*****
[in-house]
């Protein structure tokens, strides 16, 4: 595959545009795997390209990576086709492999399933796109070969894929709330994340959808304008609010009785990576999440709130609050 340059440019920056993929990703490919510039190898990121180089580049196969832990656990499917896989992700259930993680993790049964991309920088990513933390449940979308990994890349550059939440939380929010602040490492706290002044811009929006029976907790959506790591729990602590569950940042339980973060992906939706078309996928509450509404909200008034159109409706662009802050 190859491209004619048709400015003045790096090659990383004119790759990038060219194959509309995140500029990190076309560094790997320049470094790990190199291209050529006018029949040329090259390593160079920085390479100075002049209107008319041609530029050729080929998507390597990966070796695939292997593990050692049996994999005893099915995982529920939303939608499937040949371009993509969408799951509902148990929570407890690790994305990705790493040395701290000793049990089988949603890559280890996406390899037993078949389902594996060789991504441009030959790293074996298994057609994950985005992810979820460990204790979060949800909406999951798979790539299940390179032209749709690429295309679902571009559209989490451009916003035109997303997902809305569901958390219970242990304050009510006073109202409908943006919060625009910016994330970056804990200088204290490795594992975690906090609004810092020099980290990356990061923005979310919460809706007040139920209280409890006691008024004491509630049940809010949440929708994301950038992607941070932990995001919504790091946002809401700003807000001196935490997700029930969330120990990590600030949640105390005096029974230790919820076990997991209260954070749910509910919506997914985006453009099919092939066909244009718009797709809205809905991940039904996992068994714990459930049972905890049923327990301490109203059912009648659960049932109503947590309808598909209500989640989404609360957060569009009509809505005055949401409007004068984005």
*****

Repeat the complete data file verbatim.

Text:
[in-house]
């Protein structure tokens, strides 16, 4: 595959545009795997390209990576086709492999399933796109070969894929709330994340959808304008609010009785990576999440709130609050 340059440019920056993929990703490919510039190898990121180089580049196969832990656990499917896989992700259930993680993790049964991309920088990513933390449940979308990994890349550059939440939380929010602040490492706290002044811009929006029976907790959506790591729990602590569950940042339980973060992906939706078309996928509450509404909200008034159109409706662009802050 190859491209004619048709400015003045790096090659990383004119790759990038060219194959509309995140500029990190076309560094790997320049470094790990190199291209050529006018029949040329090259390593160079920085390479100075002049209107008319041609530029050729080929998507390597990966070796695939292997593990050692049996994999005893099915995982529920939303939608499937040949371009993509969408799951509902148990929570407890690790994305990705790493040395701290000793049990089988949603890559280890996406390899037993078949389902594996060789991504441009030959790293074996298994057609994950985005992810979820460990204790979060949800909406999951798979790539299940390179032209749709690429295309679902571009559209989490451009916003035109997303997902809305569901958390219970242990304050009510006073109202409908943006919060625009910016994330970056804990200088204290490795594992975690906090609004810092020099980290990356990061923005979310919460809706007040139920209280409890006691008024004491509630049940809010949440929708994301950038992607941070932990995001919504790091946002809401700003807000001196935490997700029930969330120990990590600030949640105390005096029974230790919820076990997991209260954070749910509910919506997914985006453009099919092939066909244009718009797709809205809905991940039904996992068994714990459930049972905890049923327990301490109203059912009648659960049932109503947590309808598909209500989640989404609360957060569009009509809505005055949401409007004068984005």